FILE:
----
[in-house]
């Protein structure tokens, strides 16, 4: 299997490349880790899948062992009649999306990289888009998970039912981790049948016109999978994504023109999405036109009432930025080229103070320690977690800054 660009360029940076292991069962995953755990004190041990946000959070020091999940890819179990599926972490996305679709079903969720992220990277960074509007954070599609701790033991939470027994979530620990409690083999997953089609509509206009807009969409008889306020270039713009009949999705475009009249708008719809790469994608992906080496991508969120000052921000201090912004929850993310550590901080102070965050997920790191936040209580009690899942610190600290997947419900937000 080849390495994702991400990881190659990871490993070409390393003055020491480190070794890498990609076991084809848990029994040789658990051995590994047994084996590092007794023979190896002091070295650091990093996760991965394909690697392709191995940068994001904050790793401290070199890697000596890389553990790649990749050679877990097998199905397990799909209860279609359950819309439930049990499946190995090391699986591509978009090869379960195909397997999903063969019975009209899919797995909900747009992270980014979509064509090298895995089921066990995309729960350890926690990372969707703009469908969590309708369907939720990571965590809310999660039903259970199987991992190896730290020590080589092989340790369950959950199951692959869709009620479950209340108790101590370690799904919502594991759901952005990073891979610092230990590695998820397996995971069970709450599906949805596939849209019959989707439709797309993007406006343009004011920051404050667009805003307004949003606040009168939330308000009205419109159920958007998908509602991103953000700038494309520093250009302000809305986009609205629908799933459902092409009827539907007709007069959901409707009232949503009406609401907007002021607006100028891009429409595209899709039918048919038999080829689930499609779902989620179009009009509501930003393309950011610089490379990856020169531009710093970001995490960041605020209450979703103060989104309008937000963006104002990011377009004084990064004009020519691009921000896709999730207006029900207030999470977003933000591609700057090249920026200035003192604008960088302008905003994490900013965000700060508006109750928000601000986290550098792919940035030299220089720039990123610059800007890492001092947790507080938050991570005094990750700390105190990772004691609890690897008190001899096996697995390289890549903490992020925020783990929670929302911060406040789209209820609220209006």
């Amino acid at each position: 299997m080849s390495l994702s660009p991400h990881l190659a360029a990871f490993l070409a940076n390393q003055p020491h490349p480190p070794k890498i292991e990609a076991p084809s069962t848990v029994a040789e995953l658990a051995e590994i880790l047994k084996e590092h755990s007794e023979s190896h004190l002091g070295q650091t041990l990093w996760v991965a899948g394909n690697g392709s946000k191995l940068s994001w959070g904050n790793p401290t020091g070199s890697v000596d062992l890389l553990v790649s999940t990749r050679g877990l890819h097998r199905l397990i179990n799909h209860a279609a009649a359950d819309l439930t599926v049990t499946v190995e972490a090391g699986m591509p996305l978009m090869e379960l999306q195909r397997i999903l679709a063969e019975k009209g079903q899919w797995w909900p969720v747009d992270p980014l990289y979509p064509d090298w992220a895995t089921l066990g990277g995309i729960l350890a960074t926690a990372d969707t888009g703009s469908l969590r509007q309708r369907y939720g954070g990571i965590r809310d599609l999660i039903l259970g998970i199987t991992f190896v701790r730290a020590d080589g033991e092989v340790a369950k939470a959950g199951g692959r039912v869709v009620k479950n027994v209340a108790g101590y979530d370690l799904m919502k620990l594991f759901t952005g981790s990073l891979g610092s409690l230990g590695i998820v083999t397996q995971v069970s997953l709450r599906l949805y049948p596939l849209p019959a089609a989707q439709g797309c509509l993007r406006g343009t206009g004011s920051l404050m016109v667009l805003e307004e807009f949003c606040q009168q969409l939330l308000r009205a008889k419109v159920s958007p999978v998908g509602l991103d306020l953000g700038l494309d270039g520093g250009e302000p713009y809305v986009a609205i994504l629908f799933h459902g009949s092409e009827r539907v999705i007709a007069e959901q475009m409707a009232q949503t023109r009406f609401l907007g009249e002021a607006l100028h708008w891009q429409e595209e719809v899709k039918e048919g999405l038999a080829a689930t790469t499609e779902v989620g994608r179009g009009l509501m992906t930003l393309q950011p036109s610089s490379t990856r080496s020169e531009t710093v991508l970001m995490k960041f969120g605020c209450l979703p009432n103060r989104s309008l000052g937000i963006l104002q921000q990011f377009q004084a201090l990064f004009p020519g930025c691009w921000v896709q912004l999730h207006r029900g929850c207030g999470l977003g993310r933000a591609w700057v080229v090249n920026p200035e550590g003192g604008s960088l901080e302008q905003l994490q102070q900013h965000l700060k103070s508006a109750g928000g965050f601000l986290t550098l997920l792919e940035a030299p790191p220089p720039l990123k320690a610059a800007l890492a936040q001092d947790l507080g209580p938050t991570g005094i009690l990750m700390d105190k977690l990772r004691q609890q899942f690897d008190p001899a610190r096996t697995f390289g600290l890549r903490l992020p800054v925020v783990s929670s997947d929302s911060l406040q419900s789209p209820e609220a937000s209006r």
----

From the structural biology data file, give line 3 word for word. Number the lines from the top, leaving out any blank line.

């Amino acid at each position: 299997m080849s390495l994702s660009p991400h990881l190659a360029a990871f490993l070409a940076n390393q003055p020491h490349p480190p070794k890498i292991e990609a076991p084809s069962t848990v029994a040789e995953l658990a051995e590994i880790l047994k084996e590092h755990s007794e023979s190896h004190l002091g070295q650091t041990l990093w996760v991965a899948g394909n690697g392709s946000k191995l940068s994001w959070g904050n790793p401290t020091g070199s890697v000596d062992l890389l553990v790649s999940t990749r050679g877990l890819h097998r199905l397990i179990n799909h209860a279609a009649a359950d819309l439930t599926v049990t499946v190995e972490a090391g699986m591509p996305l978009m090869e379960l999306q195909r397997i999903l679709a063969e019975k009209g079903q899919w797995w909900p969720v747009d992270p980014l990289y979509p064509d090298w992220a895995t089921l066990g990277g995309i729960l350890a960074t926690a990372d969707t888009g703009s469908l969590r509007q309708r369907y939720g954070g990571i965590r809310d599609l999660i039903l259970g998970i199987t991992f190896v701790r730290a020590d080589g033991e092989v340790a369950k939470a959950g199951g692959r039912v869709v009620k479950n027994v209340a108790g101590y979530d370690l799904m919502k620990l594991f759901t952005g981790s990073l891979g610092s409690l230990g590695i998820v083999t397996q995971v069970s997953l709450r599906l949805y049948p596939l849209p019959a089609a989707q439709g797309c509509l993007r406006g343009t206009g004011s920051l404050m016109v667009l805003e307004e807009f949003c606040q009168q969409l939330l308000r009205a008889k419109v159920s958007p999978v998908g509602l991103d306020l953000g700038l494309d270039g520093g250009e302000p713009y809305v986009a609205i994504l629908f799933h459902g009949s092409e009827r539907v999705i007709a007069e959901q475009m409707a009232q949503t023109r009406f609401l907007g009249e002021a607006l100028h708008w891009q429409e595209e719809v899709k039918e048919g999405l038999a080829a689930t790469t499609e779902v989620g994608r179009g009009l509501m992906t930003l393309q950011p036109s610089s490379t990856r080496s020169e531009t710093v991508l970001m995490k960041f969120g605020c209450l979703p009432n103060r989104s309008l000052g937000i963006l104002q921000q990011f377009q004084a201090l990064f004009p020519g930025c691009w921000v896709q912004l999730h207006r029900g929850c207030g999470l977003g993310r933000a591609w700057v080229v090249n920026p200035e550590g003192g604008s960088l901080e302008q905003l994490q102070q900013h965000l700060k103070s508006a109750g928000g965050f601000l986290t550098l997920l792919e940035a030299p790191p220089p720039l990123k320690a610059a800007l890492a936040q001092d947790l507080g209580p938050t991570g005094i009690l990750m700390d105190k977690l990772r004691q609890q899942f690897d008190p001899a610190r096996t697995f390289g600290l890549r903490l992020p800054v925020v783990s929670s997947d929302s911060l406040q419900s789209p209820e609220a937000s209006r």